Let’s get one thing straight: Paying artists is always a positive thing. But the manner in which the guys at Channel Frederator are doing it continues to reflect their lack of regard and respect for the filmmaking community upon which they’ve built their brand. Seriously, in what universe is $50 considered an acceptable fee for anything nowadays? Have they been misinformed that filmmakers can time travel back to 1964 to make all their purchases?
Here’s a reality check—the last time I went out to lunch with Channel Frederator founder Fred Seibert, our lunch bill ended up being over fifty smackers. In other words, this paltry amount isn’t even enough to fill up Fred’s tummy for one afternoon, yet somehow it’s supposed to represent a filmmaker’s reward for months of blood, sweat and tears. They’ve also announced that every month they’ll pay the filmmaker of the most viewed film a whopping $200. Guess what? That’s still less than what we pay every single filmmaker on Cartoon Brew TV.
As you can see from the above, Channel Frederator has started paying a small amount for animation it will host on its site. Amidi is somewhat outraged at the amount. I think that Amidi is missing a fundamental aspect of Fred Seibert's business model and I think that the animation community doesn't yet understand how to function in the online world.
If you want to understand what Seibert is doing, I'd recommend that you read three books: The Long Tail and Free by Chris Anderson and What Would Google Do by Jeff Jarvis. Seibert's Next New Networks is practically a textbook case arising out of these books.
The long tail occurs when shelf space becomes infinite. In a brick and mortar store, space is limited so the proprietor focuses on those items that sell the best. That way, each square foot of space produces the maximum amount of income. However, in the online world, space is infinite and the cost of servers and hard drives is continuously coming down. Therefore, it's possible to offer a much wider variety of merchandise. Items that might only sell once or twice a year could not be carried in a brick and mortar store because they wouldn't produce sufficient profit, however when shelf space is unlimited and the cost approaches zero, a retailer might as well carry everything. The long tail consists of those items that, individually, do not add up to much in the way of sales, but if you have enough of those low-selling items, they can add up to a profitable business. Online retailers of this type are aggregators. The gather up anything in their category and make money by tiny profits on thousands or millions of items. Examples of long tail businesses are Amazon and Ebay.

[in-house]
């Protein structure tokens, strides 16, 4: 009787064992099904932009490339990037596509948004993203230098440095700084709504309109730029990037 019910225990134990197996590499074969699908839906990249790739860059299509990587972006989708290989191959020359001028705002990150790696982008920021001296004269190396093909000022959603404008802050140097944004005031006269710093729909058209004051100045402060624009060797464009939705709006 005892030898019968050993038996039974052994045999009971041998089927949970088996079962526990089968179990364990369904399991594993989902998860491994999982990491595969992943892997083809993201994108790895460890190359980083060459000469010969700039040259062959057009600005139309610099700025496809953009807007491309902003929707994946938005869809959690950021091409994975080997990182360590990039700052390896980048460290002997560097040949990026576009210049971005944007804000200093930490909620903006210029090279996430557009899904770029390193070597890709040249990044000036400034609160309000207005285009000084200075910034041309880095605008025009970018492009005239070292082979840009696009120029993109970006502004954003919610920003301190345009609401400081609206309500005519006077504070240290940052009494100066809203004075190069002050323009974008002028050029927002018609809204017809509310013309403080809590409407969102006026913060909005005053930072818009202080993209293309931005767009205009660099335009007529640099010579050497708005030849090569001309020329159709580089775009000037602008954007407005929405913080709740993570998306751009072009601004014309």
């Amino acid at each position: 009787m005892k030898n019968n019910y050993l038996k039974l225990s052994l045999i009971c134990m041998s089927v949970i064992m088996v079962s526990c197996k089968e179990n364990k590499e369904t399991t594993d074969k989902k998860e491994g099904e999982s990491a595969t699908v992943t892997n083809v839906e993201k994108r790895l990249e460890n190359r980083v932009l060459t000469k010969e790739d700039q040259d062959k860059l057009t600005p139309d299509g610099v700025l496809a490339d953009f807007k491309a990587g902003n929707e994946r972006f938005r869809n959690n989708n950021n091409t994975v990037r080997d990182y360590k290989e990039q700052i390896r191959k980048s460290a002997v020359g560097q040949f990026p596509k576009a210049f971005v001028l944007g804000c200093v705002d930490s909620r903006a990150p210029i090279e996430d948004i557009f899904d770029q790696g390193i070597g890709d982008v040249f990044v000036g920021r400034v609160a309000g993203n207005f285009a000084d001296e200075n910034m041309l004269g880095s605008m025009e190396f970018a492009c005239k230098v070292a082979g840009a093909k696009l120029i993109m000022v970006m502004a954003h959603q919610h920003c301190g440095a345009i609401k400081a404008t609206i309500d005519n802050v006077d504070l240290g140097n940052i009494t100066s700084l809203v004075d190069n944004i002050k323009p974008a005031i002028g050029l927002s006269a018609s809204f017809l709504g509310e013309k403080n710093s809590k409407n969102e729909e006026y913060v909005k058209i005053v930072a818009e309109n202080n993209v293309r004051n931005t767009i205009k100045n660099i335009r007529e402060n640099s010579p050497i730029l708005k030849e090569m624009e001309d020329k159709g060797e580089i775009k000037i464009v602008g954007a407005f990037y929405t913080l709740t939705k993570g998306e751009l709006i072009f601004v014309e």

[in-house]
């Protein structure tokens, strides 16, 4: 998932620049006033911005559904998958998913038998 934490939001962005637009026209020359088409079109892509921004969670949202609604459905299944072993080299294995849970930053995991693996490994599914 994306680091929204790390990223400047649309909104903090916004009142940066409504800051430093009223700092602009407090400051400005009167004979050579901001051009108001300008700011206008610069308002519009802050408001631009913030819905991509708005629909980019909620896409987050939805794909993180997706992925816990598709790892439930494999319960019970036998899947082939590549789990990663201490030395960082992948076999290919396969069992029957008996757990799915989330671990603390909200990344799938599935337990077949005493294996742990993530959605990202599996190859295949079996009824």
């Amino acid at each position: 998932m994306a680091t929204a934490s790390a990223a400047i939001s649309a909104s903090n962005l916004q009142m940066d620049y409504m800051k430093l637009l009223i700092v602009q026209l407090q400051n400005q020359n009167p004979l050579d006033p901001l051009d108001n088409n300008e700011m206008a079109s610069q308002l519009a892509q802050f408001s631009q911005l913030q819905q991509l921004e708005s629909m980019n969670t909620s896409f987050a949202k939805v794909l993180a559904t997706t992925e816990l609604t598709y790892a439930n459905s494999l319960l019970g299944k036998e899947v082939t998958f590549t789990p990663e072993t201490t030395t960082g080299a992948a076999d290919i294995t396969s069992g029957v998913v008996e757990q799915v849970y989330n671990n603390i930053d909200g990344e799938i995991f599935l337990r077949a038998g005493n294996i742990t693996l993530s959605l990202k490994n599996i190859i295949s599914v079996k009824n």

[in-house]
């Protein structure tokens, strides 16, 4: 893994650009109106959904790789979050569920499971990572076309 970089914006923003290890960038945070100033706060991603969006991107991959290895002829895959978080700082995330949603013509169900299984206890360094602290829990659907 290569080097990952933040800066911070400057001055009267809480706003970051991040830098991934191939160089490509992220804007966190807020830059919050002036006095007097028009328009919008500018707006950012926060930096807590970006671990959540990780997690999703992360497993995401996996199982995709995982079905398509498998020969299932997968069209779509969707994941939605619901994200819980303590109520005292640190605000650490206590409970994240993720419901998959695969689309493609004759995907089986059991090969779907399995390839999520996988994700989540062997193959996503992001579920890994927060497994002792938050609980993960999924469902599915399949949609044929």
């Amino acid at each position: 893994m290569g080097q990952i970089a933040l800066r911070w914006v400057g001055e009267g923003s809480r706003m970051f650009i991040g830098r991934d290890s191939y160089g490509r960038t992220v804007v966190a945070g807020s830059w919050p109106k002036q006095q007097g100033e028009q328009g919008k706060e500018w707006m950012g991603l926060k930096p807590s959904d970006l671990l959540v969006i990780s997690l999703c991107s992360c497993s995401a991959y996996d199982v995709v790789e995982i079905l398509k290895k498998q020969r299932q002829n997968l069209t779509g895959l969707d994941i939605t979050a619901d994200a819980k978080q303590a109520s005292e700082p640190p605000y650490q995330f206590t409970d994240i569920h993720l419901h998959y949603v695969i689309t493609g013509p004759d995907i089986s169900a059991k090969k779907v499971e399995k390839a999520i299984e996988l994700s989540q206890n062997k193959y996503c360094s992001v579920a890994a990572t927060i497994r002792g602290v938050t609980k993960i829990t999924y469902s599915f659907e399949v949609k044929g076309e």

The cost of duplicating something digitally is close to zero. With servers and hard drives becoming cheaper, the cost of hosting things also approaches zero. This is the thinking behind the book Free. Free is the most attractive price, so if you can afford to make something free, you're sure to find interested customers. The trick is to find something that you can sell while you're giving away the free item.
Jeff Jarvis says that the way to succeed in the online world is to build a platform that other people can use to form communities or do business. Google is the obvious example, but so are Amazon and Ebay. Amazon is a platform for anyone who wants to sell a book, whether a multinational conglomerate or a hobbyist in a basement. Ebay has created a worldwide market for any item you can think of.
Channel Frederator, now part of Next New Networks, is a classic aggregator. They gather up anything they think has the potential to attract a viewer. They don't have access to libraries of material from Disney, Warner Bros, Nickelodeon, etc. so they'll take material that's in the long tail and try to gather up enough of it to keep pulling viewers to the site. As recommended by Jarvis, they've built a platform that animators can use to reach an audience.
The material is available to viewers for free. What Next New Networks does is sell the viewers to advertisers. This is exactly the model that broadcast TV and radio have used for years.